Sifting through the embers of a year, extinguished across all but a few scattered patches of colour of warmth, we find ourselves longing for either the fire or the ash. To remember the vibrancy of our hurts as brightly as the healing pleasures that allayed them, however briefly; or else to stub it out, to usher in the comfort of a charcoal totality that doesn’t hurt this much. Listening to ‘Lavender Burning’, the heartbreaking introduction to what might be Half Waif’s first masterpiece, neither suffices. It is a record that lives and breathes the ‘strange kind of loving’ that occupies the embers, the infinite split between love and loss.
Neither hope or despair prevails on Lavender, but the interstitial parts that bind them. In America, certainly, it’s hard to remember a time in Nandi Rose Plunkett’s lifetime when the two seemed so intimately tied up – not just in terms of Trump’s unedifying presidency, but the sparks that have flown from it, especially for women and people of colour. Even across intersections of privilege, how much can be borne? How much fight is one person expected to endure? At what point does the need for self-care negate the need for social justice, if at all?
“I’ve had enough of this apocalypse”, Plunkett sings, and a nation sighs with her. But beyond all political extrapolations, Lavender is a personal record; the opener is a hymn to the artist’s grandmother, who died after the record was finished. But above all, it’s an album that recognises that the personal and political cannot be separated. Who we are, how we love, how we live out our lives on a day-to-day basis, is everything that we are. It is a record that is both exhausted and exuberant, and richer for it. In conversation with the artist, it becomes apparent that Plunkett is still full of ideas and excitement, still empowered by the writers and musicians speaking truth to power. Whatever worry still floods her – floods all of us – the embers remain.
DiS: I’ve been listening to Lavender a lot recently, and it’s an astonishing record. I think you addressed the album’s themes very eloquently in the press release – that line about “small personal apocalypses that pockmark our days” was a particularly great phrase. For all the cracks and fissures, would you say the spirit of the album is predominantly hopeful?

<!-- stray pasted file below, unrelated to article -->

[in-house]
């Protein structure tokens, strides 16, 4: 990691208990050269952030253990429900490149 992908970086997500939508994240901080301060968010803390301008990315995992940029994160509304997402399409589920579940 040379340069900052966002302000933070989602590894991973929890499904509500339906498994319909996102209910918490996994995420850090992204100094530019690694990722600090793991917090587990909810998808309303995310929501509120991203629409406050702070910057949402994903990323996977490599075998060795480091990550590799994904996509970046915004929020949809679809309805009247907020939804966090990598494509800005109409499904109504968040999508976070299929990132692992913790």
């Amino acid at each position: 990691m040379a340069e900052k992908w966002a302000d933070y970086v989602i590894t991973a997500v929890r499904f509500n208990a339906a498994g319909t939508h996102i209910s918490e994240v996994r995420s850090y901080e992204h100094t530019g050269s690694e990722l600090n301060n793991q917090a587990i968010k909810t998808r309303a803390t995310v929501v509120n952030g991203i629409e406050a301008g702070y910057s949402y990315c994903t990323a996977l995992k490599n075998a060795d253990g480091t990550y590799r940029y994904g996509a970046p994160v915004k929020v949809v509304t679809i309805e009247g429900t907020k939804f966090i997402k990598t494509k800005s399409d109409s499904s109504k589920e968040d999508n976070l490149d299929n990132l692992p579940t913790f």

Nandi Rose Plunkett: I didn’t feel particularly hopeful when I was writing it, to be honest! I don’t feel like I use songwriting as a tool for finding solutions necessarily – it’s more of a way to dig deep and navigate and externalize the internal. What emerges can be quite dark. So in that respect, these songs were a way of facing up to the terrors or discomforts or aches in my life. For me, the optimism came when I chose the name for the album. It’s amazing what naming something can do: it gives it a shape, an essence, and calling the album Lavender was almost this sigh of relief. It felt like a reminder, even more so because the image is so tied to my grandmother – who brought me a lot of comfort in life, and still does even after she’s gone.
My own grandmother was always saying ‘this too shall pass’, and this does feel like a record interested in states of flux. In your life as a touring musician, do you find yourself longing for more permanence?
This record was written almost entirely in the last year and a half, when I left Brooklyn and left my day job and dedicated myself full-time to being a musician – since then, I’ve been on the road more than half that time. So yes, there is definitely a part of me that is yearning for more permanence, questioning a lifestyle that so intensely challenges my love of Home, my Capricorn tendency of being a homebody. But I also know that I somewhat thrive on that instability. I wouldn’t be happy with too much routine. Placing myself in these extremes of being gone and then being home and isolated in the country gives me something to write about, I suppose. And it keeps changing the lens on my life and who I am. So for now, I’m squeezing everything I can out of that state of flux.
I’ve been obsessed with ‘Keep It Out’ and the way that it seems so strong and exhausted at the same time – there’s that line, ‘I don’t have the energy to suffice / Watch me while I disengage’. Do you feel like you’ve allowed yourself to be quite vulnerable on this record?
For sure. I’m not afraid to be vulnerable – I think there’s so much strength in it, actually. And in writing and sharing music, I want to make that connection with other people, and I recognize that the swiftest, clearest way to do that is to lay myself bare. The only times it feels uncomfortable is when that vulnerability and that sort of trust gets warped and manipulated through the Internet – when people think they know the whole you and the whole story but they don’t. So it can be a double-edged sword. But I never want to become jaded by the industry or the internet and start closing myself off. Returning to the music and to the reasons why I write is becoming more and more important for me – which is to say, for the joy of it, and for the possibility of evoking untapped emotion in myself and others.